While the enemy can’t read our minds, he can study our life’s patterns and hear us as we verbalize all our disappointments. He’ll take every opportunity we give him to try to tempt us with jealousy, division, distraction, doubt, destruction, discouragement, gossip, pride, desire, and lies…among other things.
Our enemy will put one or more of these before us at just the right moment, framed with just enough “justification” that we’ll take the bait. We’ll feel like we deserve what we want. We’ll tell ourselves that it feels right so it is right. We’ll rationalize an action because “it doesn’t hurt anyone.” And we’re hooked.
And before we blame God for these temptations…
James 1:13-22 tells us that God cannot tempt us with evil — in fact, He’s not in the business of tempting anyone with anything. Rather, we are tempted when our desire is enticed, and it’s when we give in to temptation that we sin. James says sin eventually gives birth to death.
The answer? James puts it simply — don’t be deceived in the first place. “Get rid of all the moral filth and the evil that is so prevalent and humbly accept the word planted in you, which can save you. Do not merely listen to the word, and so deceive yourselves. Do what it says” (verses 21-22).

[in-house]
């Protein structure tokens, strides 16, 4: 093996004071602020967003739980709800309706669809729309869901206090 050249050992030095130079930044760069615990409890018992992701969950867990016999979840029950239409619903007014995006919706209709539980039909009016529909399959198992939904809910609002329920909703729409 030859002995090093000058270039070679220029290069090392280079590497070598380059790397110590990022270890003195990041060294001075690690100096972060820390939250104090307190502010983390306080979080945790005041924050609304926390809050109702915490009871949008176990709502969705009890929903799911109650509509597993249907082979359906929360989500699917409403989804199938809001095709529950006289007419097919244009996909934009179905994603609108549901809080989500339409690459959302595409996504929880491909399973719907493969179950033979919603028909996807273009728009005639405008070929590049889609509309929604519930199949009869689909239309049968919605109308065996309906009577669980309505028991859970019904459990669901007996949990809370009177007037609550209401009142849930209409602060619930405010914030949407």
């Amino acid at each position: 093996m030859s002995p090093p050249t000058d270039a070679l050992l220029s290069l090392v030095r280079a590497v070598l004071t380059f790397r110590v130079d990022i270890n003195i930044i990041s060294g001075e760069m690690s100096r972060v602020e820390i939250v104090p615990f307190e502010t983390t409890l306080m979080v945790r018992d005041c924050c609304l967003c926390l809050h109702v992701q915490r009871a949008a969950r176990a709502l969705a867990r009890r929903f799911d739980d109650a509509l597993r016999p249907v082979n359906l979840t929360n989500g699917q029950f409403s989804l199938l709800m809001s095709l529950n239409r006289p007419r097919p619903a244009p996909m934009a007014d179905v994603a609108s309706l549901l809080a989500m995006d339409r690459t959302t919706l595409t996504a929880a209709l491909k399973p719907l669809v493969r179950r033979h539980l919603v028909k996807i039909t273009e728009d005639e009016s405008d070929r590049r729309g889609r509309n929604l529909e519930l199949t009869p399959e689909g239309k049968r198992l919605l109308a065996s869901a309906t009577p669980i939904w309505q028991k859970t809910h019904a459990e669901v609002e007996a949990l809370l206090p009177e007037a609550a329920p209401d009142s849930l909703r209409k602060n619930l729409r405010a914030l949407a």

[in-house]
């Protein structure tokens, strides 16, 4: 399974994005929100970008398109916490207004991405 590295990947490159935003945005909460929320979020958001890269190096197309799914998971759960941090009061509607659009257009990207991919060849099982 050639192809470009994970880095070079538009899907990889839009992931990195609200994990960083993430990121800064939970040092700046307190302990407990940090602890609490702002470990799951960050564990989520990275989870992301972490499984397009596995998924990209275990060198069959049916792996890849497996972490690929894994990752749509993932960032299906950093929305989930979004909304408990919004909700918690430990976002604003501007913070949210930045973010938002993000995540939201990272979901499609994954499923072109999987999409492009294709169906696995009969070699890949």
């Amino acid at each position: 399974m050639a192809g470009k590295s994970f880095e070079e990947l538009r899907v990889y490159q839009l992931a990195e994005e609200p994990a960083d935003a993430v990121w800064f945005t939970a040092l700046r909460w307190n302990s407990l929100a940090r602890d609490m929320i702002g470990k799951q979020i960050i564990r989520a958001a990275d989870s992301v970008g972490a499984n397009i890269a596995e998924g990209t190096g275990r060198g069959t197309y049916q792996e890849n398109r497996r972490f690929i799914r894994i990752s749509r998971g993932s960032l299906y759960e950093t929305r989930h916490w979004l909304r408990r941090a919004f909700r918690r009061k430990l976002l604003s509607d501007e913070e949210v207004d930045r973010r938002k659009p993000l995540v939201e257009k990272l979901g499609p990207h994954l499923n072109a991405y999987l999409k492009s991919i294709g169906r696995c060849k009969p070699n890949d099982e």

“But, if my Bible is collecting dust and my conscience is being hushed, then my heart is in danger of being crushed.
That’s not a sing-song rhyme.
Temptation only works if our enemy keeps the consequences hidden from us” (page 156).
This truth — “it sheds light on healthy ways to process our disappointments and the good things God can bring from them. If we can remember this, we can see more clearly what a horrible trap Satan’s temptations really are” (page 157).
Let’s allow this truth to sink in. We need to know God’s Word. Our enemy does. And he knows how powerful it is, so he’ll want to keep us from knowing it, believing it, using it. We can take James’ advice and stop temptation before it starts by not being deceived. And that starts with knowing God’s Word.
Lysa explains that God is the author of truth — truth that empowers us — while Satan is the author of deception — deception that imprisons us. Perhaps not literal imprisonment, but remember…sin entangles us. It keeps us from being free, and that can feel like prison.
The progression of our enemy’s playbook might look something like this:
temptation — deception — isolation — imprisonment — destruction
When anything we’re tempted to think or do does not line up with God’s Word, we can know it’s a lie. And our enemy…he’s the father of lies (see John 8:44). “The longer he can keep someone deceived, the more their flesh will scream for pleasure, and soon they will become slaves to the most depraved versions of their desires” (page 158).